- The second is to investigate vendors that incorporate specific information from the field – essentially bringing in what the legal sector thinks in general.
- Another stage is to find products that allow your data to be brought into the response, providing a ‘house view’.
- The last is ensuring that the output reflects what you and your firm would generally offer on a similar subject. This is, perhaps, the most important stage, as it requires the user to interpret the generated information and make edits based on experience and knowledge.
- Once a good output is achieved, then it’s important to be able to recreate it in future,
Working in this way gives users texts based on what is publicly known about the topic and your specialist data, filtered through your personal knowledge. In my opinion, this is the most effective way to approach generative AI and should be the foundation for training your team to use models. Getting your team started with quick and effective adoption is crucial to stand out in this increasingly automated landscape.
The challenges of generative AI
Integrating generative AI in the legal field presents both challenges and opportunities. Caution and interpretation are crucial when relying on AI-generated answers, as assessing their accuracy and reliability can be challenging, especially for non-experts. Firms must avoid using it uncritically and without human oversight.
It is vital to view AI as a complementary tool that fosters human-machine collaboration, recognizing that human judgment remains indispensable in the legal profession. Firms need to train their teams to critically assess the output of large language models and compare the output to equivalent human-produced items. Failing to do so and including incorrect data within legal documents risks your firm falling foul of regulations, such as the recent case where a lawyer working in New York is facing legal action following the uncritical use of ChatGPT in legal research. Leaders must ensure they incorporate costs of review and evaluation when looking at business cases for AI.
Furthermore, ensuring data security and compliance poses a significant challenge when utilizing generative AI models. Assessing the risk profile and determining where it can be used safely is essential. Legal teams must also be diligent in safeguarding confidential information and adhering to regulatory requirements. Composing internal policies regarding how to act with trusted information, such as introducing it to the model or incorporating it into your internal datasets, should be a top priority for firms looking to introduce AI solutions.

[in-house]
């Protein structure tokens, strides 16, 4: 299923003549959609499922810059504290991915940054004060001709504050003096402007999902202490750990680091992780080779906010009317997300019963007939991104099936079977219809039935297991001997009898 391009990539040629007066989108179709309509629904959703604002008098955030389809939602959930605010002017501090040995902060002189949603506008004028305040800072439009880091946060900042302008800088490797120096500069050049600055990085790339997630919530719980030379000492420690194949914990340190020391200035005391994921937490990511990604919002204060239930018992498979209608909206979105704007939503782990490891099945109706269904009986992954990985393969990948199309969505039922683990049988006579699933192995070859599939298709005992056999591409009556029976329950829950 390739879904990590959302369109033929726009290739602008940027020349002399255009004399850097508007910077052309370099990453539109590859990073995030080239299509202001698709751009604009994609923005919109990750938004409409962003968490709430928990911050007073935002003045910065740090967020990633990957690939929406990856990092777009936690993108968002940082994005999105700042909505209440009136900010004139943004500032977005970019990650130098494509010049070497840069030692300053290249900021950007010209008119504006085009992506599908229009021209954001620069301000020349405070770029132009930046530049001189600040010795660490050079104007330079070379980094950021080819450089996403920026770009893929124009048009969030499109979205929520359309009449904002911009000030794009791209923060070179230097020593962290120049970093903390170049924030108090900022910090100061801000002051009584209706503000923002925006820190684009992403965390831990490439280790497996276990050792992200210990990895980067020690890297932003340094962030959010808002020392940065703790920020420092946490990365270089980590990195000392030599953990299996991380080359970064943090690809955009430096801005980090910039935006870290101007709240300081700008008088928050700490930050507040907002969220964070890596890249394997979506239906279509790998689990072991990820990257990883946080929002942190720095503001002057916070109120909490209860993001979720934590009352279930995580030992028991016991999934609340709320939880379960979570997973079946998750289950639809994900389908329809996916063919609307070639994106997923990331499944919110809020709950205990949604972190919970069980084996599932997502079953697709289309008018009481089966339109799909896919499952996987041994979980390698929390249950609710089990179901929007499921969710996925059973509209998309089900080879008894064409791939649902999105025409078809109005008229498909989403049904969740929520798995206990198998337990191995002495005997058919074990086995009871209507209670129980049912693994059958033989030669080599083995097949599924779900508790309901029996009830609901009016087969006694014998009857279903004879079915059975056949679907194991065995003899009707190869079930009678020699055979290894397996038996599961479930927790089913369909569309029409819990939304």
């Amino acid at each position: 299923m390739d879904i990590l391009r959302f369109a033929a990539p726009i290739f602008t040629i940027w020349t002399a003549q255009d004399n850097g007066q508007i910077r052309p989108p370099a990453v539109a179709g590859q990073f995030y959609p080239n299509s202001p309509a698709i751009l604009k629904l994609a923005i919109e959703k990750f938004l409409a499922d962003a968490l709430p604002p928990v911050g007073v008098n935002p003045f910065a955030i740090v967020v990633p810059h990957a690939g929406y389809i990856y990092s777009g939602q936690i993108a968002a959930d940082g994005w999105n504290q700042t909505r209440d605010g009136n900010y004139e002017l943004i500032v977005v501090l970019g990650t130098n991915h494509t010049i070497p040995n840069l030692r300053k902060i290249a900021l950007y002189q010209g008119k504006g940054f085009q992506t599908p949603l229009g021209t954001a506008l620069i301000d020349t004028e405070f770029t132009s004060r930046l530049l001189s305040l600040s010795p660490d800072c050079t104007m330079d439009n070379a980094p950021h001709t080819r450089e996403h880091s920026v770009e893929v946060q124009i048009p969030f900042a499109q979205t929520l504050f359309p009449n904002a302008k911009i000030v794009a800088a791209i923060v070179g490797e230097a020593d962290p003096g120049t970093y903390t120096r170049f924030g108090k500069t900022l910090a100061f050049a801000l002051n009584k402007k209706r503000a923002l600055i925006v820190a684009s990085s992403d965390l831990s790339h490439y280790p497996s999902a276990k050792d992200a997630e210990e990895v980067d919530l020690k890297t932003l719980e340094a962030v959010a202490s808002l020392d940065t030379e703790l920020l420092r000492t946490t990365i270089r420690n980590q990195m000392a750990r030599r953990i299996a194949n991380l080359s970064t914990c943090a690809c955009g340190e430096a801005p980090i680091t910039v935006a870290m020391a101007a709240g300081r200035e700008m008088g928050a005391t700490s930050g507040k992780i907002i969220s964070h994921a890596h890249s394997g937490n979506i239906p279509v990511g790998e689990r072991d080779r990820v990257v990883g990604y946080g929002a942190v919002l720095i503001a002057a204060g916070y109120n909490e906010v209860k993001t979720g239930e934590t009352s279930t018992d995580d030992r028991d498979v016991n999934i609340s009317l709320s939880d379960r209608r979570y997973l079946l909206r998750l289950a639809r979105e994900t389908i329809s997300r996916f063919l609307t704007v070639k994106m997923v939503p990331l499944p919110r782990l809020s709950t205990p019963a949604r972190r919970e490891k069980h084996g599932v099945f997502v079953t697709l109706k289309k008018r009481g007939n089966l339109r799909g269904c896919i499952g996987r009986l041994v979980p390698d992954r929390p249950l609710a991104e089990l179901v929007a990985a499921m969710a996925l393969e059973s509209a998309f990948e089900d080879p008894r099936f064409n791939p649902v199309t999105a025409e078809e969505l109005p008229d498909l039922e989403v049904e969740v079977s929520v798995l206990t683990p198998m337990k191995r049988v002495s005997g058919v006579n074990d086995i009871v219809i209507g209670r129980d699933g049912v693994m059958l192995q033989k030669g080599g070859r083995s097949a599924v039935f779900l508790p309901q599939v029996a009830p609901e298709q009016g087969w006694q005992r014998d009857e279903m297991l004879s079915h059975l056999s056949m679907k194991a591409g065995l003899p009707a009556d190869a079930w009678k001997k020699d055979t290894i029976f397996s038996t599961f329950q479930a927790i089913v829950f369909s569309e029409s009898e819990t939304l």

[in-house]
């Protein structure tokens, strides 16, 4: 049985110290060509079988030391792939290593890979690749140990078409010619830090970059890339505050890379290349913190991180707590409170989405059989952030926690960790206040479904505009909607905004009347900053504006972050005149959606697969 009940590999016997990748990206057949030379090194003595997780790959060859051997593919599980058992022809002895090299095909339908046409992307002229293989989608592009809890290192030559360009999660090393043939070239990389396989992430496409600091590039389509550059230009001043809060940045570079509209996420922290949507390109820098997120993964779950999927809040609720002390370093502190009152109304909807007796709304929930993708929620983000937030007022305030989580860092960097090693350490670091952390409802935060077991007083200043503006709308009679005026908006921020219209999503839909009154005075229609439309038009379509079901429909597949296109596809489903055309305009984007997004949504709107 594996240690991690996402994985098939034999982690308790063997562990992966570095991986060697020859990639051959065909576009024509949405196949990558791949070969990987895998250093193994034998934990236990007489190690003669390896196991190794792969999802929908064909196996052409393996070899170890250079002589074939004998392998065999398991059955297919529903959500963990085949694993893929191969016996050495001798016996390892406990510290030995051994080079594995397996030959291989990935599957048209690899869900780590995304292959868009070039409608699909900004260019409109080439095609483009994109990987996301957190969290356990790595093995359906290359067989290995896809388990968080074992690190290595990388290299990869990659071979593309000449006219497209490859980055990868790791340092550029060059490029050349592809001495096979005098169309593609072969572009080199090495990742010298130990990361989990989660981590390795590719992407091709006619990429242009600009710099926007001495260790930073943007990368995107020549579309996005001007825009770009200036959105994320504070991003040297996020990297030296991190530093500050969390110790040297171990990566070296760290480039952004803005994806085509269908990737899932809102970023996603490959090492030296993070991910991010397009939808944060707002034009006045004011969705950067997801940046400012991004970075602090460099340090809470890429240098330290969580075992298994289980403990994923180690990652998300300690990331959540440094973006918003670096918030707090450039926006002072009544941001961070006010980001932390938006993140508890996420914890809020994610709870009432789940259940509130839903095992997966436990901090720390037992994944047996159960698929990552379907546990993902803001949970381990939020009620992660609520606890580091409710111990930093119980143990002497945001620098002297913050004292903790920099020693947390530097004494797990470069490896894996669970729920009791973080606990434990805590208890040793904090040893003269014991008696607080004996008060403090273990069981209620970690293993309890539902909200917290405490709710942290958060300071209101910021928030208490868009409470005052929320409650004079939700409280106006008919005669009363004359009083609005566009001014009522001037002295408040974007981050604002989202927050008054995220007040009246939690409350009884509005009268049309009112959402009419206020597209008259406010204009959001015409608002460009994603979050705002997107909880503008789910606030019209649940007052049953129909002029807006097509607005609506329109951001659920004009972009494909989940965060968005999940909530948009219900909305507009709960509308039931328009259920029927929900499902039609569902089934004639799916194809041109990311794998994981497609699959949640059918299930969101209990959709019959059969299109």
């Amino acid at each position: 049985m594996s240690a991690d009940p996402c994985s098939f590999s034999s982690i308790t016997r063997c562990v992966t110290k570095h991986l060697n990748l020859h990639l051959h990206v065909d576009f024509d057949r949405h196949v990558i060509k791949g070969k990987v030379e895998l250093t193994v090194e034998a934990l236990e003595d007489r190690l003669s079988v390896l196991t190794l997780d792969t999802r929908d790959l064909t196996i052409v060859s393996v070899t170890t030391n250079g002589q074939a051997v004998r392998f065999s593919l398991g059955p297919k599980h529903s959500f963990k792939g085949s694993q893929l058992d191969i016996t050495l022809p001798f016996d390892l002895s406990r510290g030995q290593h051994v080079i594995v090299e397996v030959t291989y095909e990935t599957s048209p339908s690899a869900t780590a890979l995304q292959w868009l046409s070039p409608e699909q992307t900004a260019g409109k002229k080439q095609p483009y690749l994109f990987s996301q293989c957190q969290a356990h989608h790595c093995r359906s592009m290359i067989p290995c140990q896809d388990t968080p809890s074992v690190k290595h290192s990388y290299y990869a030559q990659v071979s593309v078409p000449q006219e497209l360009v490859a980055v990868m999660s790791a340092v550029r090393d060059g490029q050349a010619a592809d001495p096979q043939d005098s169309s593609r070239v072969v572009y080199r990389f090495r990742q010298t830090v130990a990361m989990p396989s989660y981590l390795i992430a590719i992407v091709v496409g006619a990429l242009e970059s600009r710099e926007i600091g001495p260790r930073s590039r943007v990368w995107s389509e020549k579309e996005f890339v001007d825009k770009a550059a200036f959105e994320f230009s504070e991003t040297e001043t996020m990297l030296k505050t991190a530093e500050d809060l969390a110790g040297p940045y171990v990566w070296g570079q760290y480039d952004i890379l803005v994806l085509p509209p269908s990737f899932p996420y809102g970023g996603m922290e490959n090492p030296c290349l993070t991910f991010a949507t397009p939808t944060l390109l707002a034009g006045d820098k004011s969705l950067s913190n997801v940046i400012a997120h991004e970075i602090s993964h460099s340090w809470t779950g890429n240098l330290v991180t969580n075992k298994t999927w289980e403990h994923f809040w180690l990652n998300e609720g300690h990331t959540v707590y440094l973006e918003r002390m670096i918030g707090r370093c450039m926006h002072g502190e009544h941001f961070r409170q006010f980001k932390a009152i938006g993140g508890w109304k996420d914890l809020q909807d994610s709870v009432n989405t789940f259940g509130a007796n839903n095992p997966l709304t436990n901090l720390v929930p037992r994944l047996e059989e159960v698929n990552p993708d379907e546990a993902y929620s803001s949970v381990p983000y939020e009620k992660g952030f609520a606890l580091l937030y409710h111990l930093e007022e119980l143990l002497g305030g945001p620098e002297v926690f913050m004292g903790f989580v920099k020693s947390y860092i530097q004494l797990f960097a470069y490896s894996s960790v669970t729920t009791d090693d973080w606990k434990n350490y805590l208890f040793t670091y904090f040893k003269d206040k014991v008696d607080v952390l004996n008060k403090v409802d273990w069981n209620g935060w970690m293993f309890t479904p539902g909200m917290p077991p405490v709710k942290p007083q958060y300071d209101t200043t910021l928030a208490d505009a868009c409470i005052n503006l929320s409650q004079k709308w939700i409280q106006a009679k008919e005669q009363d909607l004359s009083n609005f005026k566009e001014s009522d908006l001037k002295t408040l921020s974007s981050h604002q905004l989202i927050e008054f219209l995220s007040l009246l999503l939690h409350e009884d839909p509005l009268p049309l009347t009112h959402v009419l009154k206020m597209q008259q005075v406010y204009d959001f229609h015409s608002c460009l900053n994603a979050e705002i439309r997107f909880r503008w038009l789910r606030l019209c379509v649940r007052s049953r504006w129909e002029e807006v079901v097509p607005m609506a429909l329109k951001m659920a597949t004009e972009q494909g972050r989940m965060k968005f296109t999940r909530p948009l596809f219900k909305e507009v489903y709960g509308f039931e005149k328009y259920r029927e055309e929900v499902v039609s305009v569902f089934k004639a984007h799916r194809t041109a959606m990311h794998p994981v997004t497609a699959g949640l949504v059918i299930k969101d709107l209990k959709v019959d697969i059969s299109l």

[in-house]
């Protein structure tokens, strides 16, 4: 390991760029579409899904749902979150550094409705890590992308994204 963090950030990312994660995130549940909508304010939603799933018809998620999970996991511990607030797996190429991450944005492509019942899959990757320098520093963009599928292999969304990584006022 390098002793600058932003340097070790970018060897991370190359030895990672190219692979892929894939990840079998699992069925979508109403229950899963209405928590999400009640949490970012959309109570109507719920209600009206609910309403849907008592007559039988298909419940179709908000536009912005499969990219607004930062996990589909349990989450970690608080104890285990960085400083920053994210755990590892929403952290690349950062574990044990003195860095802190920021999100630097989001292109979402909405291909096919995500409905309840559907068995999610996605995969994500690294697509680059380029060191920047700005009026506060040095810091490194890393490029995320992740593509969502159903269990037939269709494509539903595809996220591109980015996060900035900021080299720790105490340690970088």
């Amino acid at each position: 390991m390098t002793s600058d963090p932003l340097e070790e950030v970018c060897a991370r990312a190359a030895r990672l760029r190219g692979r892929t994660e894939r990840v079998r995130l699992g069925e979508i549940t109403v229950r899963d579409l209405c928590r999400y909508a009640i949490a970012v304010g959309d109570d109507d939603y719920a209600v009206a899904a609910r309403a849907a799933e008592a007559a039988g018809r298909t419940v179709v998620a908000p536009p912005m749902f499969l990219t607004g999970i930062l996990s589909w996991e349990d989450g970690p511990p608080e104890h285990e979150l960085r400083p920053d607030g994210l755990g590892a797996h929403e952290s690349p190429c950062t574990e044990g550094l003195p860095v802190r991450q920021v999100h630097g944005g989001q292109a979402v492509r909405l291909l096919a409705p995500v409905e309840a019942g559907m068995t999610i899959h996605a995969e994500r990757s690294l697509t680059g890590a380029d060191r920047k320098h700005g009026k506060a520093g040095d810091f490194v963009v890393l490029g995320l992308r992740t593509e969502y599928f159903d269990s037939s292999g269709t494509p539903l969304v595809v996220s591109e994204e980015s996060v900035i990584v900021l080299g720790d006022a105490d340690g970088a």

Knowing the provenance of the data is also crucial to avoid accidental intellectual property infringement. Understanding data provenance and whether corporate data can be used for model training are vital points to cover with vendors.
The next stage
Generative AI has the potential to revolutionize the legal field by enhancing efficiency, accuracy, and competitive advantage. By implementing solutions, legal firms can streamline their processes, generate personalized responses, and stay ahead in an increasingly automated landscape.
However, the responsible adoption and interpretation of generative AI is critical to its success. Legal professionals must develop strategies to overcome the challenges associated with its implementation if they hope to embrace generative AI.
By leveraging the power of generative AI while preserving the essential role of human judgment, the legal profession can embrace the transformative potential of this technology and use it to get ahead.
About the Author
Owen Morris joined Doherty Associates in 2014 and is the Director of Enterprise Architecture. He now ‘owns’ the company’s processes and is responsible for maintaining Doherty Associates ISO 9001 and ISO 27001 certifications. Owen also oversees the Microsoft cloud practice, encompassing Microsoft 365, Azure, and Power Platform, steers the project management function, and leads the cloud applications, data and development team. His wide-ranging expertise also encompasses consultancy and project development and delivery. Prior to joining Doherty Associates, Owen clocked up 11 years’ experience at Logica and Capgemini. He also holds master’s degrees in Chemical Engineering and in Computer Science.